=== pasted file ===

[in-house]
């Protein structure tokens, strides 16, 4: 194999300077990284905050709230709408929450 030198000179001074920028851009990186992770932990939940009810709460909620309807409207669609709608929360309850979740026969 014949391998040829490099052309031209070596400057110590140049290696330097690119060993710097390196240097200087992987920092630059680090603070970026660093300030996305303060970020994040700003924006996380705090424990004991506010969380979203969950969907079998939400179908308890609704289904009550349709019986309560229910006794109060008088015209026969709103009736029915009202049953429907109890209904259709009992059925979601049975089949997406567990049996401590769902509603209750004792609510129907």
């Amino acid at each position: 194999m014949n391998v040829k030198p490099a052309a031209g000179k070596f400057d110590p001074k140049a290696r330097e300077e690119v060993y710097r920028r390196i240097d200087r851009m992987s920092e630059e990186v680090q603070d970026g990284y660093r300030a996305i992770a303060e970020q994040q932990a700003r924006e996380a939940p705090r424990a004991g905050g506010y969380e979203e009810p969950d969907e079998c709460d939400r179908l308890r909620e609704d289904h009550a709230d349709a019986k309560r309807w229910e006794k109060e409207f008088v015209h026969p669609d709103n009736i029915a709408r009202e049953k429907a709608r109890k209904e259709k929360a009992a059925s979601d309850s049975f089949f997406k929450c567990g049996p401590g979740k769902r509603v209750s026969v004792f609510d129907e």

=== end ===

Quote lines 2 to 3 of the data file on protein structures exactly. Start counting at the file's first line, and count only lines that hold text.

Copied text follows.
């Protein structure tokens, strides 16, 4: 194999300077990284905050709230709408929450 030198000179001074920028851009990186992770932990939940009810709460909620309807409207669609709608929360309850979740026969 014949391998040829490099052309031209070596400057110590140049290696330097690119060993710097390196240097200087992987920092630059680090603070970026660093300030996305303060970020994040700003924006996380705090424990004991506010969380979203969950969907079998939400179908308890609704289904009550349709019986309560229910006794109060008088015209026969709103009736029915009202049953429907109890209904259709009992059925979601049975089949997406567990049996401590769902509603209750004792609510129907």
């Amino acid at each position: 194999m014949n391998v040829k030198p490099a052309a031209g000179k070596f400057d110590p001074k140049a290696r330097e300077e690119v060993y710097r920028r390196i240097d200087r851009m992987s920092e630059e990186v680090q603070d970026g990284y660093r300030a996305i992770a303060e970020q994040q932990a700003r924006e996380a939940p705090r424990a004991g905050g506010y969380e979203e009810p969950d969907e079998c709460d939400r179908l308890r909620e609704d289904h009550a709230d349709a019986k309560r309807w229910e006794k109060e409207f008088v015209h026969p669609d709103n009736i029915a709408r009202e049953k429907a709608r109890k209904e259709k929360a009992a059925s979601d309850s049975f089949f997406k929450c567990g049996p401590g979740k769902r509603v209750s026969v004792f609510d129907e």